“We’ve always believed in providing all the software right at the machine,” explained Fabian.  “Everything that is needed to design the part and control the cutting is right on the machine itself, so a user doesn’t have to go in the office and regenerate a CAD file.  He has the ability to adjust the CAD model right there.  So we wanted a CAD solution that could be used right at the machine.”


Image demonstrates the ability of SpaceClaim Engineer to model complex assemblies, like this lens assembly.

FlowMaster now includes SpaceClaim Engineer and Style software packages.  These are an integral part of FlowMaster and provide the 3D direct modeler.  They can accept DXF files, which some of the Flow customers still use.  But now they have capability to import native CAD files from the five leading CAD systems: Pro-E, Catia, SolidWorks, NX, and Inventor.

“Years ago,” Fabian continued, “our customers used our CAD software to design the parts to be machined.  But more and more, they have access to other CAD equipment, and we encourage them to use what they are comfortable with.  We tell them, ‘don’t retrain yourselves to learn a whole new set of software just for us’.”

SpaceClaim Engineer is promoted by the company as “ the world’s fastest and most innovative 3D direct modeler,” said to enable engineers to easily create concepts and prepare 3D designs for digital prototyping, analysis, and manufacturing.

“Since the mid-90s, we’ve offered our own CAD solutions, as part of our FlowPath software.  Previously, this was 2D, or two-and-a-half-D,” Fabian said. “But we wanted our new software to enable a five-axis machine that would cut 3D parts quickly.  New products soon to launch will bring waterjet machining into a 3D multi-axis world.  We wanted to focus our efforts on cutting parts 3D with compounded angles, and we needed a CAD partner who would be able to feed this new product the part geometry, so we could process and cut out these fancy new shapes.”


More accurate waterjet cutting process
Dynamic waterjet with Active Tolerance Control uses a new advanced motion system with mathematical cutting models that control a small, articulated wrist attached to the cutting head. The wrist allows the cutting head to tilt in any direction, compensating for the stream lag and taper experienced with conventional waterjet cutting machines.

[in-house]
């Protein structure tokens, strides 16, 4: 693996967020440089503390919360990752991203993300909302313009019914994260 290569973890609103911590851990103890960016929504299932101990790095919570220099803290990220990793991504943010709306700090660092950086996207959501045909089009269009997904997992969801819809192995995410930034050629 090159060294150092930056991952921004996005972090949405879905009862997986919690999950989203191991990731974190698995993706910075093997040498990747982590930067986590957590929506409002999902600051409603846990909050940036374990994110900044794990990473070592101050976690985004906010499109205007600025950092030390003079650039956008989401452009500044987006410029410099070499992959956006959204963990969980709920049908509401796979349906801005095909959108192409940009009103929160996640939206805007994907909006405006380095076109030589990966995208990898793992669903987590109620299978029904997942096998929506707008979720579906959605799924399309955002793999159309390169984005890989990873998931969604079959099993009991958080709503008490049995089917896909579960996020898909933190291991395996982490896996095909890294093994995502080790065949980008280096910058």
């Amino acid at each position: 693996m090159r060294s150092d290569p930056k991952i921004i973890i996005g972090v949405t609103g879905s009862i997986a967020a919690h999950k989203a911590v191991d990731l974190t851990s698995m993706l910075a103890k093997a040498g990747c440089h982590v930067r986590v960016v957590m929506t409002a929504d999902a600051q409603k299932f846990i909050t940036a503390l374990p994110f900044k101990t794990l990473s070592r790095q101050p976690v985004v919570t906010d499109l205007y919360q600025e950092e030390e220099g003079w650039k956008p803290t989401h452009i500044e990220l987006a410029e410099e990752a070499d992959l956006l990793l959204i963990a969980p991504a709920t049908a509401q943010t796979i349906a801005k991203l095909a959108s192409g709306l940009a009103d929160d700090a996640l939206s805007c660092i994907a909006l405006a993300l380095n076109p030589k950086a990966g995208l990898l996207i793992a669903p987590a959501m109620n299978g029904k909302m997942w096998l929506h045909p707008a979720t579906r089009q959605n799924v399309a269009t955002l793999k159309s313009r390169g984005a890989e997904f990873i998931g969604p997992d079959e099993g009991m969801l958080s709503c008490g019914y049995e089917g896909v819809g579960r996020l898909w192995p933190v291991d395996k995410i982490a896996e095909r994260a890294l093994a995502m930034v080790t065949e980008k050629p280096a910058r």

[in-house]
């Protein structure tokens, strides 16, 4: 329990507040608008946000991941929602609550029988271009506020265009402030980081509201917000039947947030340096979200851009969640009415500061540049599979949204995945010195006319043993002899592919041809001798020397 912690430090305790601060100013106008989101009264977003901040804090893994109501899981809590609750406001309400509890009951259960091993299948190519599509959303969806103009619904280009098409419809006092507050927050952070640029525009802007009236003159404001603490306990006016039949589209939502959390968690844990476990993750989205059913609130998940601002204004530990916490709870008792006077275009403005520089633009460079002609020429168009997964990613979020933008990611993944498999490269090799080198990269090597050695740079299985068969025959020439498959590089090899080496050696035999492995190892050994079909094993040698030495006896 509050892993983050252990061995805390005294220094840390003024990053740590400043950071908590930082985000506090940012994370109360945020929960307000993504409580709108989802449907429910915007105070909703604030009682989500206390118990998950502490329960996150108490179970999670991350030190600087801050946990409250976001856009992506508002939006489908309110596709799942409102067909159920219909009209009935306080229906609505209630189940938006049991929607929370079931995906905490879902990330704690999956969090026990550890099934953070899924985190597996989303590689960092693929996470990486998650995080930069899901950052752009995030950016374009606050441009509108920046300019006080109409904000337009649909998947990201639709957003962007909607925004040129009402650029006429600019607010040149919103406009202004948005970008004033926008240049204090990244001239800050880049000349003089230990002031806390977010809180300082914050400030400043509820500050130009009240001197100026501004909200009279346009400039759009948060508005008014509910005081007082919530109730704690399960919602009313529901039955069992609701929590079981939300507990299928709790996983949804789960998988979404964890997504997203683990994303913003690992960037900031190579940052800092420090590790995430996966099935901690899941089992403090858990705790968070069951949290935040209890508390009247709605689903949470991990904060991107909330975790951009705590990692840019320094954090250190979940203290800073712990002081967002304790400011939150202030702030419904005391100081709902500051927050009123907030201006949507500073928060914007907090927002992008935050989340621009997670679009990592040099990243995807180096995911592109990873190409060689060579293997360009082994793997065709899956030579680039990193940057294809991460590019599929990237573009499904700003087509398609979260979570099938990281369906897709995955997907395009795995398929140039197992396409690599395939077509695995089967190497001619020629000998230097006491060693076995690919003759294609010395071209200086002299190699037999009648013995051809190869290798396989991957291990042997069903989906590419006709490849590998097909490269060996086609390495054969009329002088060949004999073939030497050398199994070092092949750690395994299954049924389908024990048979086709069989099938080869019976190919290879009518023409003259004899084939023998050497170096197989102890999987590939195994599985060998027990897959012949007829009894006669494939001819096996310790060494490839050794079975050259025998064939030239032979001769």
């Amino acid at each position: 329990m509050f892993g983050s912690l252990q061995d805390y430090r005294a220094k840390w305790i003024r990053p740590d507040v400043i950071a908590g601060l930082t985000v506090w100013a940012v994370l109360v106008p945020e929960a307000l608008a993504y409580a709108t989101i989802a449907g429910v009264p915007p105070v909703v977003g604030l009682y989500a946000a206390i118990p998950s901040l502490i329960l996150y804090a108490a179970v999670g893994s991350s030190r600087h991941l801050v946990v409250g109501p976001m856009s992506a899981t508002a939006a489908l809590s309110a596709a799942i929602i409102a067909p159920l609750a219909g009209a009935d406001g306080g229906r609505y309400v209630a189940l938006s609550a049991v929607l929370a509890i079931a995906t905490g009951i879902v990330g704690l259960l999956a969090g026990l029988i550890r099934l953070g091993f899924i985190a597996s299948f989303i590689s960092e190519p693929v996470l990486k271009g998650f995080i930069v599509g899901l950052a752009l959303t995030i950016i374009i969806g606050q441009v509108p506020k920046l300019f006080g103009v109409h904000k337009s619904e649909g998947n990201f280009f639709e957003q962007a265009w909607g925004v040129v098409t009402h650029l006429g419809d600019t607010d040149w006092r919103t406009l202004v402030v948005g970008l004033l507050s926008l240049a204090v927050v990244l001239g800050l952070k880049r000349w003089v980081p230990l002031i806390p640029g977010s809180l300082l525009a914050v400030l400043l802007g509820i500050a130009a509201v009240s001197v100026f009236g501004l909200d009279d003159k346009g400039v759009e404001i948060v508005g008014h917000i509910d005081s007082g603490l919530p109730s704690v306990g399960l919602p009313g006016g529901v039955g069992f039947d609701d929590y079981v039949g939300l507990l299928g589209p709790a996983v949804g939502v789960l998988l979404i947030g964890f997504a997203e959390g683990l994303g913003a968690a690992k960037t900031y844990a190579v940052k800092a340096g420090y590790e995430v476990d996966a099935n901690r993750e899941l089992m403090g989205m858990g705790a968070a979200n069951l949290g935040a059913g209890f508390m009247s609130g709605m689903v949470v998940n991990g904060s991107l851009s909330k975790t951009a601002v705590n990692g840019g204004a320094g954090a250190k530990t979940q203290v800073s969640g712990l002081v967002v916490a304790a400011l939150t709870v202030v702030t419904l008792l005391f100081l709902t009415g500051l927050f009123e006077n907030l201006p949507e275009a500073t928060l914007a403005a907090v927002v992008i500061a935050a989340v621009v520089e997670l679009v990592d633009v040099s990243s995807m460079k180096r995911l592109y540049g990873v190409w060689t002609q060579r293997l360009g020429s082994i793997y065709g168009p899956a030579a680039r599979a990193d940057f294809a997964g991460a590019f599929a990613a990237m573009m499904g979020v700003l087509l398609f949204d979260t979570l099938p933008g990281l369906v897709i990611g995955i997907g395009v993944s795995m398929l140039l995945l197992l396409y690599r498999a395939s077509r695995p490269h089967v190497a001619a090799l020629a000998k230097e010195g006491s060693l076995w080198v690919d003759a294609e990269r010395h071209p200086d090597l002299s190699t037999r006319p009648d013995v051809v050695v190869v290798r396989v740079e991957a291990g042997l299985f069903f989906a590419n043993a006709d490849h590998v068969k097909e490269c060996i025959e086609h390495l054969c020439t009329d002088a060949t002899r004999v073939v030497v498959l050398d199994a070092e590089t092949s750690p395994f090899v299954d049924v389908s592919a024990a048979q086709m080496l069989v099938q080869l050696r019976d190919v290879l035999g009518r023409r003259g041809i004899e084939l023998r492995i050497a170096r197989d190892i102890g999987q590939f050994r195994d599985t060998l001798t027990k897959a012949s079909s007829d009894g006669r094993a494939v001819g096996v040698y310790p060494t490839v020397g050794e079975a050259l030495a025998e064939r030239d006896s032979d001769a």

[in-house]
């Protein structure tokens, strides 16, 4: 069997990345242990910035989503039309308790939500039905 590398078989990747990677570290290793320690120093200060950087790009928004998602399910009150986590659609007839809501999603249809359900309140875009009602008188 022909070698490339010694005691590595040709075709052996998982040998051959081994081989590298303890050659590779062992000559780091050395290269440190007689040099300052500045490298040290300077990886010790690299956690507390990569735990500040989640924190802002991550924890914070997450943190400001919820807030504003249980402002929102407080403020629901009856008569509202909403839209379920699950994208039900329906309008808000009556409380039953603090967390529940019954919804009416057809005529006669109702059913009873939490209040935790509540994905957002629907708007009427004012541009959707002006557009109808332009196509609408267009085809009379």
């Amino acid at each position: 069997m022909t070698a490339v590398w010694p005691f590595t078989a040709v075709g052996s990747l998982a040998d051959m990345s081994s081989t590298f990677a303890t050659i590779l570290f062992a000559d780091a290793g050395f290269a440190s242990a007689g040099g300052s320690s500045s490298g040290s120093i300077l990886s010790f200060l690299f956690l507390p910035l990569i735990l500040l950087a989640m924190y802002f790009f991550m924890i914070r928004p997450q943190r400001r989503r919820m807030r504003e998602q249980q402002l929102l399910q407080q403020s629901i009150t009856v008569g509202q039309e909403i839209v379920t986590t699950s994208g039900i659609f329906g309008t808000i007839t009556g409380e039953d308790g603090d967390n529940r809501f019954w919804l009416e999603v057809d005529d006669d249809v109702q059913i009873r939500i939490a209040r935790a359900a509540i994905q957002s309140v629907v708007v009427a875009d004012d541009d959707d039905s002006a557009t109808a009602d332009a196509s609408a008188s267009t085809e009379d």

Stream lag and taper result from cutting with a beam-type cutter such as a waterjet. The faster parts are cut, the greater the stream lag. Stream lag causes part geometry errors. In addition, as cut speed is increased through a given material, the waterjet beam produces ever-increasing taper.

Conventional waterjets must slow down to reduce or eliminate finished-part tolerance errors caused by stream lag and taper. Now these limitations are overcome with new FlowMaster software. The user simply enters the basic cutting parameters, such as material type and thickness, cut speed, and desired edge finish, and FlowMaster dynamically controls the position of the cutting head, determining the amount of tilt and rotation required at numerous incremental points along a cutting path. Claimed benefits include:

• Cut parts 25-400% faster than conventional flat-stock waterjet cutting machines
• Improve cut part tolerances and geometry at significantly higher speeds
• Virtually eliminate taper; taper is < 1 degree in straight-line geometry
• Reduce part cost
• True part stacking ability with consistent tolerance layer to layer
• No secondary finishing required
• Cut a variety of materials, such as metal, stone, glass, and composites
• Cut parts using virtually any CAD file, or scan a drawing directly

Flow Int’l Corp.

SpaceClaim Corp.